CPB Office of the Ombudsman

Conservative Bias at WRKF?

Joel Kaplan

July 3, 2013

For my third and final annual report on objectivity and balance for the Corporation for Public Broadcasting, I have examined the past year's reports filed by the ombudsmen for CPB, NPR and PBS.

During the past year, the CPB ombudsman has filed 27 reports; the NPR ombudsman has written 16 reports as well as posting monthly open forums.

The PBS ombudsman has written 38 reports.

Of the 27 reports filed by the CPB ombudsman, very few dealt with issues of objectivity and balance. Most, in fact, dealt with issues of transparency.

This report is part of the requirement established when the most recent Office of the Ombudsman was created in 2011, which requires that an annual report reviewing CPB-funded programming for "its objectivity, balance, fairness, accuracy and transparency."

Under Section 396(g)(1)(A) of the Communications Act of 1934, as amended, CPB is authorized to "facilitate the full development of public telecommunications in which programs of high quality, diversity, creativity, excellence, and innovation, which are obtained from diverse sources, will be made available to public telecommunications entities, with strict adherence to objectivity and balance in all programs or series of programs of a controversial nature".

Among the issues that the CPB ombudsman addressed this year:

  • Allegations of conflicts of interest at KNAU and plagiarism at KUNM
  • Allegations of censorship involving Code Switch, the NPR project that reports on race, culture and ethnicity.
  • Questions about whether David Koch, co-owner of Koch Industries has improperly influenced public media, particularly its programming involving climate change
  • Whether the takeover of Georgia State University's public radio station (WRAS) by Georgia Public Radio violated the independence and integrity of one of the country's best college radio stations
  • Whether public media effectively covered such controversial issues as Obamacare, the Red Cross' handling of the Hurricane Sandy disaster, and the Tea Party.

Among the issued faced by the NPR ombudsman this past year were:

  • Whether NPR journalists should continue to refer to the Washington's NFL franchise as the Redskins. Scott Simon, the host of Weekend Edition, refused to identify the team as such, but NPR as a news organization decided to continue to use the Redskins name.
  • The decision by NPR to discontinue its show, Tell Me More. The show dealt with important issues of diversity, but NPR chose to shut it down because of its relatively small audience and the show lost money.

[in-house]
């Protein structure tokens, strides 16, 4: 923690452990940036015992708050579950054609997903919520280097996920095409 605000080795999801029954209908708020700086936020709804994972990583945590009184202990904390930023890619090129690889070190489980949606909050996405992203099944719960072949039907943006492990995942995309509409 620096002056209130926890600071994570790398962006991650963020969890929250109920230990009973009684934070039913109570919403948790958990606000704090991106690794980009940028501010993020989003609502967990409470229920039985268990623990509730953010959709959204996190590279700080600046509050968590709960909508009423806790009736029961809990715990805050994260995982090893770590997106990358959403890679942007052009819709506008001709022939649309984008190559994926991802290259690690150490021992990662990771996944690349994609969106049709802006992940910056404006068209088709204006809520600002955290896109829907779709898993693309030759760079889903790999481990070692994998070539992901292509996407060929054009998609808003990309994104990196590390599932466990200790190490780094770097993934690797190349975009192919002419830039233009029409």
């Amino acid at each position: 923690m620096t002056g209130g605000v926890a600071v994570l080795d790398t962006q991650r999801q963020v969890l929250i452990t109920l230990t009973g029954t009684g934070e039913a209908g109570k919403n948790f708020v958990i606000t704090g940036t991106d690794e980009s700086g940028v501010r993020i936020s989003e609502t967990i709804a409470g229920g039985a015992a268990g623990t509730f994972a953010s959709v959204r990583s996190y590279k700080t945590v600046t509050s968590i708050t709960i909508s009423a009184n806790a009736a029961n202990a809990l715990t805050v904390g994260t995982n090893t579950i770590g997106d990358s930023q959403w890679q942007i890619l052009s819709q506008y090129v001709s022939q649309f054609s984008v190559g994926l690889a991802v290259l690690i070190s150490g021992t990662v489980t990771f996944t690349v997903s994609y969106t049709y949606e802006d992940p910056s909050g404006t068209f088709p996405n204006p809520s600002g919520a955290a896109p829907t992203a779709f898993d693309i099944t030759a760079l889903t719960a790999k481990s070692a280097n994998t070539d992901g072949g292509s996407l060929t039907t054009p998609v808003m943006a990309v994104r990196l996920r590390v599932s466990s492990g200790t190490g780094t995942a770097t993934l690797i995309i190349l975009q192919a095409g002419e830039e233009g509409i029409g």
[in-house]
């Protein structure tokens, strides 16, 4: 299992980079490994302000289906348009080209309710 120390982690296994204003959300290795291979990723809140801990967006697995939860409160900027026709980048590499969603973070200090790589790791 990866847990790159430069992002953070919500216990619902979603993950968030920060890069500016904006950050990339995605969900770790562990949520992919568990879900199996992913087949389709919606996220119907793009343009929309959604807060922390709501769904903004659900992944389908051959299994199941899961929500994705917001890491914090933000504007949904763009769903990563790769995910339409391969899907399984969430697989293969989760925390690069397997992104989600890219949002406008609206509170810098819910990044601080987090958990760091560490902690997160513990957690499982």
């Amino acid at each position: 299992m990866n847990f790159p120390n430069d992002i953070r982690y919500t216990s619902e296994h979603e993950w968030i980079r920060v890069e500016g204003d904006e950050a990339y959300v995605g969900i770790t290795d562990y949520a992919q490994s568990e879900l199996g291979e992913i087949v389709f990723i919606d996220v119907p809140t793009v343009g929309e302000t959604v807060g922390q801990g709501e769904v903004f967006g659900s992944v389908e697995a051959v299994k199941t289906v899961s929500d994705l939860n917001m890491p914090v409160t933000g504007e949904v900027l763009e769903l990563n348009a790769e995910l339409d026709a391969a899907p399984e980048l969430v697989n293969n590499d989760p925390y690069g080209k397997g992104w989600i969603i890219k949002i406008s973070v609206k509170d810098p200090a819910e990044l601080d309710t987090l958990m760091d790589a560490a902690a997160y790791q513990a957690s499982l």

• An ethics controversy about whether NPR journalists should express their personal views in tweets. Specifically the discussion centered on whether it staffers retweet another's tweet it should be considered an endorsement of the original tweet. NPR's Standards and Practices editor says such retweeting should be considered endorsements and NPR journalists should not retweet any information they would not put on the air or in a traditional online news story.
  • Whether Weekend Edition host Scott Simon's interview with Bill Cosby was appropriate since he asked the comedian about the sordid allegations relating to assault. It was the first time Mr. Cosby was publicly asked about the assault allegations, though he did not answer the question.
  • Whether a story on All Things Considered about El Salvador's restrict anti-abortion laws used poor examples in an attempt to politicize that country's abortion politics.

Finally, among the issues addressed by the PBS ombudsman were:

  • Whether PBS should consistently disclose that one of its contributors on the PBS NewsHour, New York Times columnist David Brooks, has a son that volunteered to serve in the Israeli Defense Forces.
  • Whether PBS intentionally pulled its advertisement from Harper's Magazine after the magazine ran an essay critical of PBS.
  • Whether the POV documentary "After Tiller" about late-term abortions and the assassination of Dr. George Tiller contained enough opposing viewpoints.
  • Whether Frontline's investigative report, "Losing Iraq" was fair to the Obama administration and its role and tactics.

One major development concerning objectivity and balance that occurred at the beginning of 2014 was the decision by NPR to discontinue its quarterly review of its coverage of Israel and the Palestinians. Those independent reviews, conducted by John Felton for the previous 11 years, went a long way in helping insure that NPR's coverage of the various conflicts in the Middle East kept to objectivity and balance standards.

The decision by NPR to discontinue this review was made partly as a cost-savings measure but also, management said, because the number of complaints about the coverage has declined recently. But I think that was a mistake. One of the reasons the number of complaints declined is probably because of the reviews themselves.

And it would be foolish to believe that coverage of these issues will subside, as we have recently seen with the decision by Israeli Prime Minister Benjamin Netanyahu to appear before Congress over the objections of the Obama administration.

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